Anke: Angela Merkel has spent the morning visiting a center for processing asylum applications in Berlin.

 

Al: In 2015, Merkel went to visit the refugees shelter Anas was staying in. He'd been in Germany for just a few days and we ad excited to meet the most powerful person in his new country. We walked up to her, shook her hand, and snapped a selfie with her. Now, at the time Anas thought, "Well that was cool, " by that day journalists were at the delta snapping photos too. When Anas took his selfie, they took photos at that exact moment. Anas leaning into Merkel, Merkel awkwardly giving Anas's phone camera a thumbs up. The phone got picked up by all the big papers. People started talking about the refugee who took the selfie with Germany's Chancellor.

 

Anke: Of course we know that he makes the selfie with Angela Merkel, but it was only a joke.

 

Al: That's Anke Meeuw. She works as a vet and lives in Berlin with her husband and daughter and their 16-year old cat, Neelix, named of course after the cook in Star Trek: Voyager. Soon after the selfie, she read a post on Facebook that a young refugee named Anas was looking for a place to live. She and her family had an extra room, so she reached out to Anas. A few days later, he moved in. Anke became his host mom.

 

Anke: Think time it was a family together. We're living together. Everything was in Germany you say, "[German 00:25:18]."

 

Luisa: I think everything was peaceful, happy and that's a strangle German saying. Okay. It wasn't as good as pancakes.

 

Anke: As good as pancakes. We eat pancakes.

 

Al: Then it wasn't. Reporter Luisa Beck with the online news site Coda Story takes it from here.

 

Luisa: So how did it change?

 

Anke: It changed in at least 2016. You have the big big terrorist attacks in Brussels.

 

Reporter: Shock and fear spread in the Belgium capital following the twin blasts and Brussels International airport.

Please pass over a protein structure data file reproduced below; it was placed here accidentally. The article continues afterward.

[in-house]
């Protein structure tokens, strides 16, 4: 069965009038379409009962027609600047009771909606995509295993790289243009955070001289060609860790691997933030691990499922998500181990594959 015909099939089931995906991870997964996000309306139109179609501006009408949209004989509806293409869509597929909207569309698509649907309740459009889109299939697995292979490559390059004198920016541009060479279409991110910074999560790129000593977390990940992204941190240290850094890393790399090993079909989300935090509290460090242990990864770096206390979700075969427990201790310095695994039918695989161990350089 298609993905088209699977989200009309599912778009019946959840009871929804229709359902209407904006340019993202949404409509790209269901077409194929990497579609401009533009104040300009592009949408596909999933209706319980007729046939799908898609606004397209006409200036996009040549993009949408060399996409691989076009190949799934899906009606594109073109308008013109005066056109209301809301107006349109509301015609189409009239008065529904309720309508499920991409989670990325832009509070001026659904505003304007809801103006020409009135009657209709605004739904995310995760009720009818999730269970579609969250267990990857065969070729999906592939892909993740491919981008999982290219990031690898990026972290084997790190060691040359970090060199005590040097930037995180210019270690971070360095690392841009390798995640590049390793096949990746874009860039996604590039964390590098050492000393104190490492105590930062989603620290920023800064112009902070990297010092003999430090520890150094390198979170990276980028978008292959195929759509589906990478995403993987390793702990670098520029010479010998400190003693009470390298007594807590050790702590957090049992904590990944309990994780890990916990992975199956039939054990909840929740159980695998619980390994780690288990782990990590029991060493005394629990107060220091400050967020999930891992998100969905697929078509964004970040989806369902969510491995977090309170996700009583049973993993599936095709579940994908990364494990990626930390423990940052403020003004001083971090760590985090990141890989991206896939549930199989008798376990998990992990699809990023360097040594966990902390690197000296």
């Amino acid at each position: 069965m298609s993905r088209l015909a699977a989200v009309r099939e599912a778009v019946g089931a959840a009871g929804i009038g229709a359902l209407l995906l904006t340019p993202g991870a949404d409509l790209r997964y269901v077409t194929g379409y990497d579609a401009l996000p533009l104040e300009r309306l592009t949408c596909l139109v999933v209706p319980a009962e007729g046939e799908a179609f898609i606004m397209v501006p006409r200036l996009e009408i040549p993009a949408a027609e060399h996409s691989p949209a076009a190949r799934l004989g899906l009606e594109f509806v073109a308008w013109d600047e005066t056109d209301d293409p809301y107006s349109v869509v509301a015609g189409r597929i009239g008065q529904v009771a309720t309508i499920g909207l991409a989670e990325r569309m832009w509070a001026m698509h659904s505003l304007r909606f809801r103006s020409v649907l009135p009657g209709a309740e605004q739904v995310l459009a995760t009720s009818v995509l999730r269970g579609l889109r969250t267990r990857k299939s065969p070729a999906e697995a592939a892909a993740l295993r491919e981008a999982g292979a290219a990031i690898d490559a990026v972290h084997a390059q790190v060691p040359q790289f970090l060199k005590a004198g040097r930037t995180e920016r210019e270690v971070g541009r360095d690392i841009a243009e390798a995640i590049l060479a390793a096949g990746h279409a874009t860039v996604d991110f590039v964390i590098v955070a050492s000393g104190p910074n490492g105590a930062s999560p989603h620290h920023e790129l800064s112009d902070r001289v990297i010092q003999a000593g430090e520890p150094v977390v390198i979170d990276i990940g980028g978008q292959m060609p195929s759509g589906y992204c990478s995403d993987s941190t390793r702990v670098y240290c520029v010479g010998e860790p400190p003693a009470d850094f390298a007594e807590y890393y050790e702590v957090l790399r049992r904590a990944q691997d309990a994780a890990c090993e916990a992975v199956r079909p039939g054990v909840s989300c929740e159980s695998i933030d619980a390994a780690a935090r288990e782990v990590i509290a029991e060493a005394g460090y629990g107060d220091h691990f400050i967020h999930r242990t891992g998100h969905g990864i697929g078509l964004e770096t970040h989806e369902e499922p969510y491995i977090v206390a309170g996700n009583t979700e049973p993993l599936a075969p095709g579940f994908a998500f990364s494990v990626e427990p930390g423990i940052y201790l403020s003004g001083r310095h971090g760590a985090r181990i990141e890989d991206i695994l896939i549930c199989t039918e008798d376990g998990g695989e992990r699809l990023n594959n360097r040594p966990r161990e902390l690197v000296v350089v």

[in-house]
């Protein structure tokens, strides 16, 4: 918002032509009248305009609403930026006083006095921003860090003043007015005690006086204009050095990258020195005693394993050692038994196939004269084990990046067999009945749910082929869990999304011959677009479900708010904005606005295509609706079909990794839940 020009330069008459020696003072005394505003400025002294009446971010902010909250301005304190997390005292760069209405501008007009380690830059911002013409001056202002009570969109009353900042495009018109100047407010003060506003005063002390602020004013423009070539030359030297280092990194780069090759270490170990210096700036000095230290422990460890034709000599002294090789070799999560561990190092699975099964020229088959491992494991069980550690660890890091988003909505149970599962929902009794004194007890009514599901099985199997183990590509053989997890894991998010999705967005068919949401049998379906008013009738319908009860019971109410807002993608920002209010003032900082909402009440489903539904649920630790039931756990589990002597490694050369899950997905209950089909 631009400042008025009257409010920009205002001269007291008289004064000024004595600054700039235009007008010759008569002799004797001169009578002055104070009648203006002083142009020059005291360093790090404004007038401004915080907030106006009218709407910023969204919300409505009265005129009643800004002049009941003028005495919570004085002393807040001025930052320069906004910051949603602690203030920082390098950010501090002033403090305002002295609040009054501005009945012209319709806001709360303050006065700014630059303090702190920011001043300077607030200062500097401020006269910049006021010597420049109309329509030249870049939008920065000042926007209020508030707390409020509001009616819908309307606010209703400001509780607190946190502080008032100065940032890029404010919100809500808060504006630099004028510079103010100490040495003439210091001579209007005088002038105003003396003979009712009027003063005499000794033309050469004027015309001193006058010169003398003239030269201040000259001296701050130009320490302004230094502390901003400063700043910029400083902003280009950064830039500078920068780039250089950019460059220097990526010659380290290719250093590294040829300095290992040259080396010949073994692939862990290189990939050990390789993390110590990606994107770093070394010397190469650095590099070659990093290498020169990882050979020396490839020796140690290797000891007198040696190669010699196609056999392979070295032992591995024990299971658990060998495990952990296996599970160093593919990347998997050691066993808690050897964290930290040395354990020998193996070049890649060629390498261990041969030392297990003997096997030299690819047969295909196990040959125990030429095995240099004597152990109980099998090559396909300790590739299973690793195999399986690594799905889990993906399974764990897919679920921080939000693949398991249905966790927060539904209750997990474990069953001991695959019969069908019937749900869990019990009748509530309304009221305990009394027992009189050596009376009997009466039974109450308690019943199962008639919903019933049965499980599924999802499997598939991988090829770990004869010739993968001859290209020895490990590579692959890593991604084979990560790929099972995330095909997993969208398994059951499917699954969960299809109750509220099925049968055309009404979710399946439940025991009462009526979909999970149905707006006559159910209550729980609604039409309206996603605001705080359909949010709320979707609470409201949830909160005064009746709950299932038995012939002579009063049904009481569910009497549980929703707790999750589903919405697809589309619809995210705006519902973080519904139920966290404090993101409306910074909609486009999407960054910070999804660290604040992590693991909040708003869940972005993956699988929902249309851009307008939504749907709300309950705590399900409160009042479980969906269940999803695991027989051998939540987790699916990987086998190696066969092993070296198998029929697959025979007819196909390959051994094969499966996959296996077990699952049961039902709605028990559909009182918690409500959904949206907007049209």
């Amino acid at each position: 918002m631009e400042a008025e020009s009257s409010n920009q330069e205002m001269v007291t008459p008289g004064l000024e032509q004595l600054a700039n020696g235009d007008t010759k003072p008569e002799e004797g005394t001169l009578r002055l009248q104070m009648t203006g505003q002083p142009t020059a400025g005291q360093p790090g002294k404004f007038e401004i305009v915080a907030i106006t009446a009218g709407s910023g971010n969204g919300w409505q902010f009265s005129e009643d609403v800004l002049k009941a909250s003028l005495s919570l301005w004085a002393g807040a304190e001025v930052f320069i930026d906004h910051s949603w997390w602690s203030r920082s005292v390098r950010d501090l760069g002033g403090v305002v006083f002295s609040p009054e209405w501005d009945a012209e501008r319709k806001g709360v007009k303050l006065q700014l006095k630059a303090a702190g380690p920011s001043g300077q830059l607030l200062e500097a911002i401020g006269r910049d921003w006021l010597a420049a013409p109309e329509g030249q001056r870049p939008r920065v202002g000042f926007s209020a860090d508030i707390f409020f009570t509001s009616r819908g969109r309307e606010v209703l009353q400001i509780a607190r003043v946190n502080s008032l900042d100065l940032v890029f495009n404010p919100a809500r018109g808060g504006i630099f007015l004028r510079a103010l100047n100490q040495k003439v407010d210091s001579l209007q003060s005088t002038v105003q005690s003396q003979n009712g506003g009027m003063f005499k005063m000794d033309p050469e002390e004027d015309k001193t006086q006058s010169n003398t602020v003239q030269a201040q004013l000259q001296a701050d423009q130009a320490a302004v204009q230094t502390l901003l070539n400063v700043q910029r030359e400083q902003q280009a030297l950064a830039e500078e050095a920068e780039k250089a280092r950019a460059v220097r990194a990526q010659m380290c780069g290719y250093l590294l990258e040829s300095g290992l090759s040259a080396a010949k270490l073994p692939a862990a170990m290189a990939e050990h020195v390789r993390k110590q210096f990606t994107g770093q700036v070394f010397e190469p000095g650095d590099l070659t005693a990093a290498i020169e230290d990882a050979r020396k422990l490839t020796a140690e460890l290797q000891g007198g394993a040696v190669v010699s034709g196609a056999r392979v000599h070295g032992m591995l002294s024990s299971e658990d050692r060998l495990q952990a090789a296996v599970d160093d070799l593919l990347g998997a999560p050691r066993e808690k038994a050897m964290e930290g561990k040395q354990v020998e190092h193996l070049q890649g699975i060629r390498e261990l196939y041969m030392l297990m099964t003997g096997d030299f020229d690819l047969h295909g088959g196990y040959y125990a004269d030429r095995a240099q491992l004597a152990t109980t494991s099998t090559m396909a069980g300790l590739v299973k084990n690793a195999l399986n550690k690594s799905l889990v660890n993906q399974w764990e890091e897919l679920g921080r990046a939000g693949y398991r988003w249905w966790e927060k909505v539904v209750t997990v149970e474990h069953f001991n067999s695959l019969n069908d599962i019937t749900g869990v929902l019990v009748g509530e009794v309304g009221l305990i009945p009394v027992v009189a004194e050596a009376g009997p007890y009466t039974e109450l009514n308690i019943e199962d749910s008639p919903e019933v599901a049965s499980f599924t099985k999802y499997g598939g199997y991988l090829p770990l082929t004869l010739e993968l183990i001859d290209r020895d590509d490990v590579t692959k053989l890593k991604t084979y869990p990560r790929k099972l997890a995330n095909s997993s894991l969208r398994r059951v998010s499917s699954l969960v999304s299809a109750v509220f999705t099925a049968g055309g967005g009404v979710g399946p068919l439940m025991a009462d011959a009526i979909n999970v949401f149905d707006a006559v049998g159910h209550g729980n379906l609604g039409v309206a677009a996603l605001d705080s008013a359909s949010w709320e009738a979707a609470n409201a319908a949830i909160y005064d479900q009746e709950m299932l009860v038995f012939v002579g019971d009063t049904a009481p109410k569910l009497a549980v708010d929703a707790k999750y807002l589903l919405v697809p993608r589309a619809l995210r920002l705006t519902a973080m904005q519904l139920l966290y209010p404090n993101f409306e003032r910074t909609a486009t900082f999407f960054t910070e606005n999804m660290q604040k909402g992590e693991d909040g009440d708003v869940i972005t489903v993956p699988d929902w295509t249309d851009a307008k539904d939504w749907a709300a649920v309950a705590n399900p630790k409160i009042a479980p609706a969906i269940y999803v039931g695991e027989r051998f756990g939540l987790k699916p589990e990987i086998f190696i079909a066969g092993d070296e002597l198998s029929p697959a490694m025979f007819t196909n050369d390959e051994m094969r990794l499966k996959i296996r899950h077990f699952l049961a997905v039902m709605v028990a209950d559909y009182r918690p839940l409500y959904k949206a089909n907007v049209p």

Luisa: Not long afterwards, Anke was at home after a long day at work when she got a message from Anas. He was very upset about something he'd just seen online.

 

Anke: Then I have a look at the internet and Facebook. Some people are taking Anas' picture with Angela Merkel and saying those was one of the terrorists from Brussels.

 

Luisa: You heard right. That Anas was one of the bombers in the Brussels attack.

 

Anke: It was viral.

 

Luisa: Of course it wasn't true, and Anke thought, "Okay. This needs to be deleted from Facebook." So she did what anyone would do who wants to correct a mistake. She contacted the person who got it wrong and asked them to take it down.

 

Anke: Then I write them and said, "No. It isn't those men. On the day the Brussell attacks were, he sat next to me on the breakfast table, and we're looking in the television, and saw the things and he was crying.

 

Luisa: She clocked the send button and soon the guy responded to Anke.

 

Anke: What sort of troll you are. Go away.

 

Luisa: That's the response you got? They told you you're a troll?

 

Anke: Yeah. [German 00:27:21]. There was more. They wanted to cut off my head and take my skull on my [inaudible 00:27:31].

 

Luisa: On your fence?